Trains, trams and customer experience

Whilst in Japan in January, I used the train services quite a lot. Japan is a very densely populated nation and major cities such as Tokyo, Kyoto and Osaka are particularly crowded. However the country is somewhat legendary for its efficient and effective train services. Trains are a popular, reliable and speedy way of travelling between major cities in Japan; the trains are clean, signage is clear and you feel safe.

Check out the following two videos showing how Japanese trains stop precisely where they are supposed to (also, I have no idea what the Italian guys are saying…):

Much of this efficient and effective service undoubtedly comes from outstanding infrastructure, timetabling, technology and diligent employees – all of which fall under the responsibility of the operating companies and/or the government. However for the train services to run as planned, it requires passengers to co-operate with the system and other customers.

Customer experience

In the case of public transport, a good* customer experience is often reliant on the behavior and attitudes of other customers. Public transport is a relatively unique situation in our lives when personal space is not respected. No matter how good the public transport service is, if another passenger in our immediate area is disruptive, rude or abusive, the journey experience will be poor. What’s more, a passenger on another train, or on another line, can also affect someone’s journey, such is the interwined and inter-reliant nature of train travel.

(* For the purposes of public transport, I am classifying a ‘good’ experience as one that is happily uneventful!)

The Japanese rail services set clear expectations of passenger behaviour, and these are most often respected. Though I believe some of this behaviour can be attributed to cultural conditioning (cultural/social anthropologists – feel free to step in!), rail passengers understand that respecting the requests made by the rail operators will contribute to a journey that runs on time, is free of disruptions and pleasant for all passengers.

Or maybe they are just shamed into it (see photo below)!?

Photo of a sign in a Japanese train: It's painful to get caught between the closing doors. Even more so are the eyes of those looking at you.

These are some of the ways in which Japanese rail operators facilitate a good customer experience, and encourage passengers to respect each other:

Photo of the back of a train seat with a map of the surrounding carriages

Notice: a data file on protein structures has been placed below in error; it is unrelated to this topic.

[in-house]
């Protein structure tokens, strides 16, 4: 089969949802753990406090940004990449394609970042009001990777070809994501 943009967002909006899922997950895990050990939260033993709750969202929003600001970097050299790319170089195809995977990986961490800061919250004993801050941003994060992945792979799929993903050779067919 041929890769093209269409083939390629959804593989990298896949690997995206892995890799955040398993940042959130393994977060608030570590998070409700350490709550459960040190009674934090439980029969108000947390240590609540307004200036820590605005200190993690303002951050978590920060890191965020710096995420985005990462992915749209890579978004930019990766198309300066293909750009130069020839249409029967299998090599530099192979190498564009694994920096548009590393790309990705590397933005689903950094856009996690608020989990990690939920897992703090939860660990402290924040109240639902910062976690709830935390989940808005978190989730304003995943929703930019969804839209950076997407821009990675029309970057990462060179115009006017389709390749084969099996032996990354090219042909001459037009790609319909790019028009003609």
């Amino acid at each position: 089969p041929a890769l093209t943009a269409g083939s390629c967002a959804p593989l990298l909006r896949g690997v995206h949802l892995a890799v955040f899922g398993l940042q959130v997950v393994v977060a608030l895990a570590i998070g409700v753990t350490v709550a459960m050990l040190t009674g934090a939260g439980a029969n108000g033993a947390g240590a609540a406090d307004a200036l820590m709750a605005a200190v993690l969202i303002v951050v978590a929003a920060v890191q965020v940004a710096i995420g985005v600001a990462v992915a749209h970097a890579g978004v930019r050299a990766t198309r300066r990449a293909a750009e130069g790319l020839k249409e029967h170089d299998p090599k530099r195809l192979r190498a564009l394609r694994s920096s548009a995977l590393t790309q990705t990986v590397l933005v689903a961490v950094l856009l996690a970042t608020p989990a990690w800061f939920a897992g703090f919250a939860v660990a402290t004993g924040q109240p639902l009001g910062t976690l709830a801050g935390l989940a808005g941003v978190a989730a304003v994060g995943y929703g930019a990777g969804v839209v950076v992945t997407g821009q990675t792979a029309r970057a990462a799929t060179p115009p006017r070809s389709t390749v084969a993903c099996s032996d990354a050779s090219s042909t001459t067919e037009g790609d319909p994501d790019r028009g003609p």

Photo of people queuing in a line to board a train

Women-only carriages

Marks on the ground indicating position of train doors

[As an aside, I noticed a similar floor-marking concept to this Japanese one has been introduced into Paris' metro, whereby yellow marks on the ground show commuters where to stand in order to board the arriving train without getting in the way of people getting off. In typical Parisian fashion, no-one was paying attention to these marks, and it was just as difficult as it always has been to fight your way into the carriage! Granted, this is a new concept, but I find there is a large gap between the efficiencies found in the way Japan manages their population (as well as the citizens' acquiescence) and the French culture.]

Recent improvements to Melbourne trams

Anyway, this leads me to something I noticed after arriving back home in Melbourne. Yarra Trams have recently revamped the look of the trams’ exterior (or livery, which I believe is the technical term).

Photo of the new Yarra Trams livery

The main difference between this new design and the older one is that the doors are now outlined in yellow. Not only is this new design safer for customers, but it also gives them more information about the location of the doors so it is easier to work out where to stand in order to board the approaching tram.

Melbourne is nowhere near as densely populated as Tokyo, but as we move towards the future with a greater focus on public transport (and a rapidly growing population!), it will be important for the network to become more robust, efficient and effective. Not only that, but greater respect of passengers for each other (and the rules!) should be encouraged to help us all to get where we’re going just that bit faster.

I’d be interested to hear what measures public transport organisations are taking in your city to improve the experience of the commuter. Tell me about it in the comments!

service design

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